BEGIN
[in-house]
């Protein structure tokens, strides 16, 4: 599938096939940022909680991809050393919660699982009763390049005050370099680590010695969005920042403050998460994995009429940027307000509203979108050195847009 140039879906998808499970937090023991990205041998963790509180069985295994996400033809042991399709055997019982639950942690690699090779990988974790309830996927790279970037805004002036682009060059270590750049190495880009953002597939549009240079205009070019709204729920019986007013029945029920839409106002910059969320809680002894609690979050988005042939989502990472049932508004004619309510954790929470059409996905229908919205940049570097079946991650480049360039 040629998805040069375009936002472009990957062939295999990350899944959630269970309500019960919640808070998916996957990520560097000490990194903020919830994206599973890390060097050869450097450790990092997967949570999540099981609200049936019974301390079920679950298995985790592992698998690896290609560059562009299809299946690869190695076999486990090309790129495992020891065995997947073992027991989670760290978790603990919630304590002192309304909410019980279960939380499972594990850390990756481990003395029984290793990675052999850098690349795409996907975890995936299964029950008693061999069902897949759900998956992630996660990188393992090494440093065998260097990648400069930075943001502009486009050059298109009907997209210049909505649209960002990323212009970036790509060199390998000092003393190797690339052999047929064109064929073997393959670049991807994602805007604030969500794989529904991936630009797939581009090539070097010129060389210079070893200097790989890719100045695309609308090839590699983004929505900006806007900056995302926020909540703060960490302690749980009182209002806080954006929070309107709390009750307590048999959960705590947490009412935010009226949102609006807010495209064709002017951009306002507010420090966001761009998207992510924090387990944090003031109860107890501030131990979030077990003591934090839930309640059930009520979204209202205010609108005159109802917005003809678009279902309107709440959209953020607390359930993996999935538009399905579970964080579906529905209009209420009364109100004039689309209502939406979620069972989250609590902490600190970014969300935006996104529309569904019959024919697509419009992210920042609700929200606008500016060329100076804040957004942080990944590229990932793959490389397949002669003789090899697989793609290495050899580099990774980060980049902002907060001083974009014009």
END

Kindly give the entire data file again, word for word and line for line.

[in-house]
């Protein structure tokens, strides 16, 4: 599938096939940022909680991809050393919660699982009763390049005050370099680590010695969005920042403050998460994995009429940027307000509203979108050195847009 140039879906998808499970937090023991990205041998963790509180069985295994996400033809042991399709055997019982639950942690690699090779990988974790309830996927790279970037805004002036682009060059270590750049190495880009953002597939549009240079205009070019709204729920019986007013029945029920839409106002910059969320809680002894609690979050988005042939989502990472049932508004004619309510954790929470059409996905229908919205940049570097079946991650480049360039 040629998805040069375009936002472009990957062939295999990350899944959630269970309500019960919640808070998916996957990520560097000490990194903020919830994206599973890390060097050869450097450790990092997967949570999540099981609200049936019974301390079920679950298995985790592992698998690896290609560059562009299809299946690869190695076999486990090309790129495992020891065995997947073992027991989670760290978790603990919630304590002192309304909410019980279960939380499972594990850390990756481990003395029984290793990675052999850098690349795409996907975890995936299964029950008693061999069902897949759900998956992630996660990188393992090494440093065998260097990648400069930075943001502009486009050059298109009907997209210049909505649209960002990323212009970036790509060199390998000092003393190797690339052999047929064109064929073997393959670049991807994602805007604030969500794989529904991936630009797939581009090539070097010129060389210079070893200097790989890719100045695309609308090839590699983004929505900006806007900056995302926020909540703060960490302690749980009182209002806080954006929070309107709390009750307590048999959960705590947490009412935010009226949102609006807010495209064709002017951009306002507010420090966001761009998207992510924090387990944090003031109860107890501030131990979030077990003591934090839930309640059930009520979204209202205010609108005159109802917005003809678009279902309107709440959209953020607390359930993996999935538009399905579970964080579906529905209009209420009364109100004039689309209502939406979620069972989250609590902490600190970014969300935006996104529309569904019959024919697509419009992210920042609700929200606008500016060329100076804040957004942080990944590229990932793959490389397949002669003789090899697989793609290495050899580099990774980060980049902002907060001083974009014009």